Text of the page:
- The projected path of bond yields varies wildly, signaling confusion about the health of the economy and monetary policy.
- U.S. 10-year Treasury yield jumps 10 basis points on Thursday.
- The Federal Reserve has learned some painful lessons after its botched tightening cycle.
U.S. government debt yields have been in a downward spiral the past 14 months, a reflection of investors’ anxiety about the economy and monetary policy. From multi-year highs to nearly record lows, the Treasury yield curve has been on an unpredictable path under President Donald Trump.
Just don’t ask economists where they think bonds are headed over the next 12 months. They’re just as confused as anyone.
Bond Market as Unpredictable as Ever
The Wall Street Journal attempted to get to the bottom of the bond-market debate by polling a bunch of economists on the matter. The Journal asked a simple question: Where will the benchmark 10-year Treasury yield end up in 12 months? Astonishingly, responses varied from a low of 1% to a high of more than 3%.
The lower end of the forecast is truly remarkable if you think about it. Who in their right mind would park their money in an asset that promises a 1% coupon twice a year?
If we take the average forecast in the Journal’s survey, the 10-year Treasury note is expected to yield around 1.97% at the end of 2020. That’s only modestly higher than where the yield is now.
Investors have learned by new that forecasters usually get it wrong, but what’s surprising about the Journal’s survey is just how wildly opinions vary. Prognosticators were expecting yields to climb this year as investors unloaded government debt. Not only has that not happened, but the rush into government bonds triggered a frightful inversion between short-term and long-term yields. That’s the bond market’s way of telling us recession is over the horizon.
Federal Reserve Learns an Embarrassing Lesson
Monetary policy has been a source of contention after the Federal Reserve capitulated to President Trump’s demands for lower interest rates. The U.S. central bank has not only slashed interest rates three times this year, it has taken extreme measures to cover an apparent liquidity shortfall in the financial system.
Some analysts believe the Fed will officially kick off QE4 – its fourth iteration of quantitative easing – as soon as this month. “Unofficial” QE began in September when the Fed started printing money and buying Treasury bills.
Although the Fed doesn’t think it’ll need to lower interest rates again in 2020, there’s a strong possibility that cuts will resume much sooner. (If you think the Fed’s projections have any merit, just remember the institution has never accurately forecast recession. This time last year, it was even projecting more rate hikes through 2019.)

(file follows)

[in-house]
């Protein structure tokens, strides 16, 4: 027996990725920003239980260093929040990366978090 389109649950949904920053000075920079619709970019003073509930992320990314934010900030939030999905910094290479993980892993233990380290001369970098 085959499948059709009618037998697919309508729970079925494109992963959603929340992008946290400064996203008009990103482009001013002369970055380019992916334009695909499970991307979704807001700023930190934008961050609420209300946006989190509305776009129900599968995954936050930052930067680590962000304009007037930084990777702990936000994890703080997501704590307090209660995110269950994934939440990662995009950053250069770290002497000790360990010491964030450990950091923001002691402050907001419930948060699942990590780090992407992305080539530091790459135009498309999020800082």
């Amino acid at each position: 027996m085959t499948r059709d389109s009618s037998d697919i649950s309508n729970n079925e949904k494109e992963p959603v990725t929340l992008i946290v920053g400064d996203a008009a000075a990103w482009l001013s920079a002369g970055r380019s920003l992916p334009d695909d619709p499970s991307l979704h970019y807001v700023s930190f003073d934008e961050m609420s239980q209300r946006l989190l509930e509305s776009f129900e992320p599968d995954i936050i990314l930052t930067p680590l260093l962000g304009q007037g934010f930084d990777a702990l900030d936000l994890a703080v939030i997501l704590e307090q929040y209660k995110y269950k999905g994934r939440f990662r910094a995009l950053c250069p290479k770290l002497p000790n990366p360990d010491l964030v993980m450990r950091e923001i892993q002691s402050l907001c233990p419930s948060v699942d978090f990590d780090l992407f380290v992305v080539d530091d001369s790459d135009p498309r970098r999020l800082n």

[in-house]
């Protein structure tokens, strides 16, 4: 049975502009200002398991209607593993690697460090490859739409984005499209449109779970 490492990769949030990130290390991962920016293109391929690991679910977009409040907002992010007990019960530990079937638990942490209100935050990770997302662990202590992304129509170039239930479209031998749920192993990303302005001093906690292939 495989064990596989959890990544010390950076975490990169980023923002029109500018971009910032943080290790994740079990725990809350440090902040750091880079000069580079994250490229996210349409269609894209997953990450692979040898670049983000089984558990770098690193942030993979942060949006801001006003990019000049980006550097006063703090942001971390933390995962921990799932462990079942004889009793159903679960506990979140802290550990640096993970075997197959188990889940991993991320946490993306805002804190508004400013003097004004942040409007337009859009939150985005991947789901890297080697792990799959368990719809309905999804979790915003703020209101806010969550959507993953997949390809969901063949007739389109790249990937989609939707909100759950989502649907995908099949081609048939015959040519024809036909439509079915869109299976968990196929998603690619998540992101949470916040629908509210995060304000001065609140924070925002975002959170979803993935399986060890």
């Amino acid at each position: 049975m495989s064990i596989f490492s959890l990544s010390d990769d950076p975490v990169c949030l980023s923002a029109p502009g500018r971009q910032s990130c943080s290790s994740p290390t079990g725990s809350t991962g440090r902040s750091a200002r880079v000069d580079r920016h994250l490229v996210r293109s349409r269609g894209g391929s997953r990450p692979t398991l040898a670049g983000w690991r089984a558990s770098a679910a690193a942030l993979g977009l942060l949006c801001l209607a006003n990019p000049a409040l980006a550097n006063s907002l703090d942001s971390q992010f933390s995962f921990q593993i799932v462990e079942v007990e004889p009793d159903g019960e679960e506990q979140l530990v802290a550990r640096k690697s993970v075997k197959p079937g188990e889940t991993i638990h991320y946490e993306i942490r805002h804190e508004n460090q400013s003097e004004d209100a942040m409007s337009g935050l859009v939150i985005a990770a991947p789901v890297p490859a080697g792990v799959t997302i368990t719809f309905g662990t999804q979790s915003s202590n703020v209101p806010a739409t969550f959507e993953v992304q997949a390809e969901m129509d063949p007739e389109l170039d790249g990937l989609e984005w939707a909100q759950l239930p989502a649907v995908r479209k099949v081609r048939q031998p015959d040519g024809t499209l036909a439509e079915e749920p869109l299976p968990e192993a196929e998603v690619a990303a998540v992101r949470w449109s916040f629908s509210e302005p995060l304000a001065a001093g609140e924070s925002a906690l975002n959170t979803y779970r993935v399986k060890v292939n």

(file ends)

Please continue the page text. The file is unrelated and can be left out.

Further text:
The Wall Street Journal is much more forgiving of the Fed’s mistakes. A Thursday article by Greg Ip suggests that the central bank simply miscalculated the nation’s “natural unemployment rate.” In other words, policymakers raised rates too soon to ensure the economy doesn’t overheat. A more thoughtful approach would have been keeping rates unchanged and letting employment and inflation improve further.
In any case, the U.S. central bank has a terrible track record of gauging the economy. Nothing has changed. The main issue with reverting back to looser monetary policy is whether officials will have an effective response to a major downturn. If the economy careens toward recession, the Fed simply lacks effective policy tools for righting the ship.
Although we don’t have a firm grasp of where bond yields are headed, the market today tells us that investors are concerned about the economy. Anemic growth, both in the U.S. and globally, is part of the problem.
The latest forecast from the Atlanta Fed Bank has pegged U.S. GDP growth at 2% annually in the fourth quarter. That’s a far cry from where we were a month ago when the same GDP tracker was calling for the worst quarter of expansion under President Trump.
Still, 2% annual growth pales in comparison to the type of figures we saw in 2018. Headwinds in the manufacturing sector, which long pre-date the U.S.-China trade war, are also a limiting factor.
Advanced economies the world over are experiencing a similar slowdown, with Germany, the broader Eurozone, United Kingdom and Japan posting anemic growth in 2019. Against this backdrop, Lindsey Piegza of Stifel Financial told the Journal she expects the 10-year Treasury yield to fall to 1.55% by the end of 2020. That’s only 23 basis points shy of the all-time low set in mid-2016.
This article was edited by Josiah Wilmoth.
Last modified: December 12, 2019 21:18 UTC